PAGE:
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"In spite of wars and tourism and pictures by satellite, the world is just the same size it ever was. It is awesome to think how much of it I will never see. It is no trick to go round the world these days; you can pay a lot of money and fly round it nonstop in less than forty eight hours, but to know it, to smell it and feel it between your toes you have to crawl. There is no other way. Not flying, not floating. You have to stay on the ground and swallow the bugs as you go."
YES!!! If you've ever taken a road trip on a motorcycle, or have ever dreamt of doing so, you will absolutely love this book. Ted Simon has provided a written account in prose, using eloquent yet playful vocabulary. Rupert Degas does a wonderful job narrating Ted's work.
Ted's journey is so descriptive that a detailed picture forms in the mind, providing a transcendent experience.
I loved this book, and would highly recommend it for anyone interested in exotic journeys.
4 of 4 people found this review helpful
I have read many travel books, but Ted Simon is the best. I simply loved it. I was in a state of shock and awe just listening to the best English writing I have ever come across. Ted you are fantastic!!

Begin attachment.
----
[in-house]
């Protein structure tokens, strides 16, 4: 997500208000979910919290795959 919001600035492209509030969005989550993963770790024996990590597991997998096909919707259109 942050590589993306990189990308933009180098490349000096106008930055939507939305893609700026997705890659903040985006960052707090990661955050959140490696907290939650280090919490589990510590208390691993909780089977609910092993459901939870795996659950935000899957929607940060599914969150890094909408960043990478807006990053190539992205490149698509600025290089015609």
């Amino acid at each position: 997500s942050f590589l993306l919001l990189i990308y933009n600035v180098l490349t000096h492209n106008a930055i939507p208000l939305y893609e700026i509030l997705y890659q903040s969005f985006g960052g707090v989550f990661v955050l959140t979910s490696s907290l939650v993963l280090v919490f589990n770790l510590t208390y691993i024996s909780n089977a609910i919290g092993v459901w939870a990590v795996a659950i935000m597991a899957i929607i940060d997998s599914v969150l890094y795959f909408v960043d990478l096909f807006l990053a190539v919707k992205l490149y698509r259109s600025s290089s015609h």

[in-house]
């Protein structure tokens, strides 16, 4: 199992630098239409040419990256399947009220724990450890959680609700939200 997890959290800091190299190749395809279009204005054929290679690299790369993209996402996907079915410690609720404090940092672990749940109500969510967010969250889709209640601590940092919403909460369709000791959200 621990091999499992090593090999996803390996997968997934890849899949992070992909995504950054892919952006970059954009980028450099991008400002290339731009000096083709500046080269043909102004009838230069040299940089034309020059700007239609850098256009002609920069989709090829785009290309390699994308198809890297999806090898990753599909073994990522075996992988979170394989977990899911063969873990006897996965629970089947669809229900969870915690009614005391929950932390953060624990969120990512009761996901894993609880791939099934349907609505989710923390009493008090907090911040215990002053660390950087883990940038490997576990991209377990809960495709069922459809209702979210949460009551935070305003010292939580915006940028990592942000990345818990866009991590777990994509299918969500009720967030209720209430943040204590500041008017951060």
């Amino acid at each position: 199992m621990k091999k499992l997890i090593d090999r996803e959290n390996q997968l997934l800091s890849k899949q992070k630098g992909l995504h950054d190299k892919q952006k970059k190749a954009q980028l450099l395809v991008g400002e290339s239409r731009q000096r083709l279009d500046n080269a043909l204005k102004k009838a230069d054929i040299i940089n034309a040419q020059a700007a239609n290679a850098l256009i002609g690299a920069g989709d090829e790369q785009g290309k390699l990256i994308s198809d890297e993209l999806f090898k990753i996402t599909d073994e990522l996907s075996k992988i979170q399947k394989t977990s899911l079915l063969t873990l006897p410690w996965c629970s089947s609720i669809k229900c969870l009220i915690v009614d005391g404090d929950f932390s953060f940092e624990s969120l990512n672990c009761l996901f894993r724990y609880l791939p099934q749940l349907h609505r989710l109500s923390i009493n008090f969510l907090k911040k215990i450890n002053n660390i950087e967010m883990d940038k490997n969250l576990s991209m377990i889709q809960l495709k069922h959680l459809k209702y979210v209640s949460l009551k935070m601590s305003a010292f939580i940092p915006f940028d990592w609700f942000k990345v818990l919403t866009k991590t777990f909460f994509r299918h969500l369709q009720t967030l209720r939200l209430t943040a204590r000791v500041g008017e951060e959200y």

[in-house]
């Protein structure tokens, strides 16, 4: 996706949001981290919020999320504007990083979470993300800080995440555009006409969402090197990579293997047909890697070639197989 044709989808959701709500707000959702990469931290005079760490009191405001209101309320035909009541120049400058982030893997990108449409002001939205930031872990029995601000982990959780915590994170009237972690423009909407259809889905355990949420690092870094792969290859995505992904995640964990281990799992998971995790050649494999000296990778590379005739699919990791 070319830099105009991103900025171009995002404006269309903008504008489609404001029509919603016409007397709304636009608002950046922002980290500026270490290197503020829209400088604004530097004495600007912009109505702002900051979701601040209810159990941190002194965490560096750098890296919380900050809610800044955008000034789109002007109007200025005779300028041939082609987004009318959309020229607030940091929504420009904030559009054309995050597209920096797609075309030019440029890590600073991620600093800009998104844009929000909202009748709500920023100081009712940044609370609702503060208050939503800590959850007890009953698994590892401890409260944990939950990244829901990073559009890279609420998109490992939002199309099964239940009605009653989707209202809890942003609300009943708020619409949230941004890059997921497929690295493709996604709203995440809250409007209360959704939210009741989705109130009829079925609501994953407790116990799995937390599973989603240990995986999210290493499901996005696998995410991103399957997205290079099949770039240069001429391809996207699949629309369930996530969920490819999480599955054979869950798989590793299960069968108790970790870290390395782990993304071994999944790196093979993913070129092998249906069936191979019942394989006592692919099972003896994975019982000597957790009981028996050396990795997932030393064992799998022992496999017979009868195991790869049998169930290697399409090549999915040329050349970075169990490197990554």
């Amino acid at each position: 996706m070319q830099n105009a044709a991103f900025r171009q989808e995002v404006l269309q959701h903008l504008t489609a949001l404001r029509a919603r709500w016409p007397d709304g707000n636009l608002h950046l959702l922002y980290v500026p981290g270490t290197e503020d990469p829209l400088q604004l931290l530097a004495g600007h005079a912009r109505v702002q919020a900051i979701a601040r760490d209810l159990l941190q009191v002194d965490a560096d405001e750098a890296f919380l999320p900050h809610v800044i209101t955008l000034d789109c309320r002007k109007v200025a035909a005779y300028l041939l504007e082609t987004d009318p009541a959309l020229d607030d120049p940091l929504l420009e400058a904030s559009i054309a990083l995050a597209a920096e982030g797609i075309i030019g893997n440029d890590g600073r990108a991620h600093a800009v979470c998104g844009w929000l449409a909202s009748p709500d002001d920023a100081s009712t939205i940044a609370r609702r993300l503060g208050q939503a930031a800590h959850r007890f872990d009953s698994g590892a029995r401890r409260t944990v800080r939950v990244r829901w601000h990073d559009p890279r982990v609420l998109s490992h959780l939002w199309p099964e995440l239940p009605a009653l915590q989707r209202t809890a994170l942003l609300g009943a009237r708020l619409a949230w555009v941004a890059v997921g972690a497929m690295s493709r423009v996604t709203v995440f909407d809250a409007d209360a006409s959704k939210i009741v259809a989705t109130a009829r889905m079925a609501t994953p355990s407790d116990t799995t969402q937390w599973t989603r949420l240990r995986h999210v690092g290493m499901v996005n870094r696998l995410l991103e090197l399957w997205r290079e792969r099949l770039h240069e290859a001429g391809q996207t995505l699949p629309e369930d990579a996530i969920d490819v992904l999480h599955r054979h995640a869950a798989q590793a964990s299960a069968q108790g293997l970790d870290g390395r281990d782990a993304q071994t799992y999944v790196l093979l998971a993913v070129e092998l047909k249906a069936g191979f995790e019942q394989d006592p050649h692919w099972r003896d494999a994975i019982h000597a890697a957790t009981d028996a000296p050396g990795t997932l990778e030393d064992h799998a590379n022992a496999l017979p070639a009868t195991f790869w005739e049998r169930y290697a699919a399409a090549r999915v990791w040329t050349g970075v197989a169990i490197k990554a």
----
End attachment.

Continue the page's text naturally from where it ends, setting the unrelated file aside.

3 of 3 people found this review helpful
Found it an interesting recollection of the journey trip was made in the 70s which made it an even more remarkable achievement with todays gps and communication advances it would not have many of the interesting situations faced
1 of 1 people found this review helpful
I'm a biker. With dreams of riding around the world (it'll probably never happen!) but I live to hear about others adventures. This is not a story of a motorbike journey around the world. It is about a mans journey around the world, He just happens to have chosen a motorbike as his form of transport.
Very well written, and very well read.
I'll be listening to it again I'm sure.
2 of 3 people found this review helpful
I was toying with an adventure on a motorcycle and came across this deeply intelectule journey in the 1970s around the world. The journey which must have been a logistic challenge is well described but the other journey, the one in the mind is the one that blew my mind. Rupert Degas is now my favourite narrator as he performs accents beautifully.
Enough said. If you want to go on the two journeys, one on the road and one in the mind, this is a must.
Thanks Ted and Rupert.
First continent had very detailed descriptions of activities, people, and geography- I followed it easily on a map. It was easy to understand the personal anguish and insecurity and the reader feels they are part of Ted’s journey.
Second continent is still descriptive but the detail starts to get glossed over when USA is entered. I felt at this stage the personal philosophy became too focussed on. I would have liked to understand why The Times seemed to abandon Ted, when the book was written he would have known what press he’d had.
The next two continents were sketchy and about people, little detail about conditions or geography. Then we go on quite a spiritual journey and it becomes the focus again. I wouldn’t go to Malaysia based on Ted’s experiences, and sadly India which should’ve been as colourful as Africa was glossed over and his desire to finish the journey was evident.
An enjoyable story but inconsistent.